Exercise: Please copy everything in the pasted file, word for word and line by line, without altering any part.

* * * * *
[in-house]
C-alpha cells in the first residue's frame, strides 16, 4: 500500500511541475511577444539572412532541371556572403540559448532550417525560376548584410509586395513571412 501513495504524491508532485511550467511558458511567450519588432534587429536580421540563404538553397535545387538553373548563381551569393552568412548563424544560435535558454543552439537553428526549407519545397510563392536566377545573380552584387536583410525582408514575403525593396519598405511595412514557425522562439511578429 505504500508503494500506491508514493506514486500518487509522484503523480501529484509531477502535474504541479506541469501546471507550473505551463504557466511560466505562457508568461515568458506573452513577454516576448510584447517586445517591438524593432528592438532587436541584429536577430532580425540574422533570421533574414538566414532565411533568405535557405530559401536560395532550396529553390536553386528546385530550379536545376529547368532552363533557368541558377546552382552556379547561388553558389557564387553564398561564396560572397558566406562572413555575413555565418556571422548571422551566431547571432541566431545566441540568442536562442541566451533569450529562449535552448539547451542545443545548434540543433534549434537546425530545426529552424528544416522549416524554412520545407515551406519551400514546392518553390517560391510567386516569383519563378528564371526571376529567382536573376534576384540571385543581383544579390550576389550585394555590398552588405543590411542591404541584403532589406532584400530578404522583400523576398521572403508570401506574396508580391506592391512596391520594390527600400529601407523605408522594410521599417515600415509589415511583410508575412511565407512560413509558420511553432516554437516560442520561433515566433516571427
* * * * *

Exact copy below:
[in-house]
C-alpha cells in the first residue's frame, strides 16, 4: 500500500511541475511577444539572412532541371556572403540559448532550417525560376548584410509586395513571412 501513495504524491508532485511550467511558458511567450519588432534587429536580421540563404538553397535545387538553373548563381551569393552568412548563424544560435535558454543552439537553428526549407519545397510563392536566377545573380552584387536583410525582408514575403525593396519598405511595412514557425522562439511578429 505504500508503494500506491508514493506514486500518487509522484503523480501529484509531477502535474504541479506541469501546471507550473505551463504557466511560466505562457508568461515568458506573452513577454516576448510584447517586445517591438524593432528592438532587436541584429536577430532580425540574422533570421533574414538566414532565411533568405535557405530559401536560395532550396529553390536553386528546385530550379536545376529547368532552363533557368541558377546552382552556379547561388553558389557564387553564398561564396560572397558566406562572413555575413555565418556571422548571422551566431547571432541566431545566441540568442536562442541566451533569450529562449535552448539547451542545443545548434540543433534549434537546425530545426529552424528544416522549416524554412520545407515551406519551400514546392518553390517560391510567386516569383519563378528564371526571376529567382536573376534576384540571385543581383544579390550576389550585394555590398552588405543590411542591404541584403532589406532584400530578404522583400523576398521572403508570401506574396508580391506592391512596391520594390527600400529601407523605408522594410521599417515600415509589415511583410508575412511565407512560413509558420511553432516554437516560442520561433515566433516571427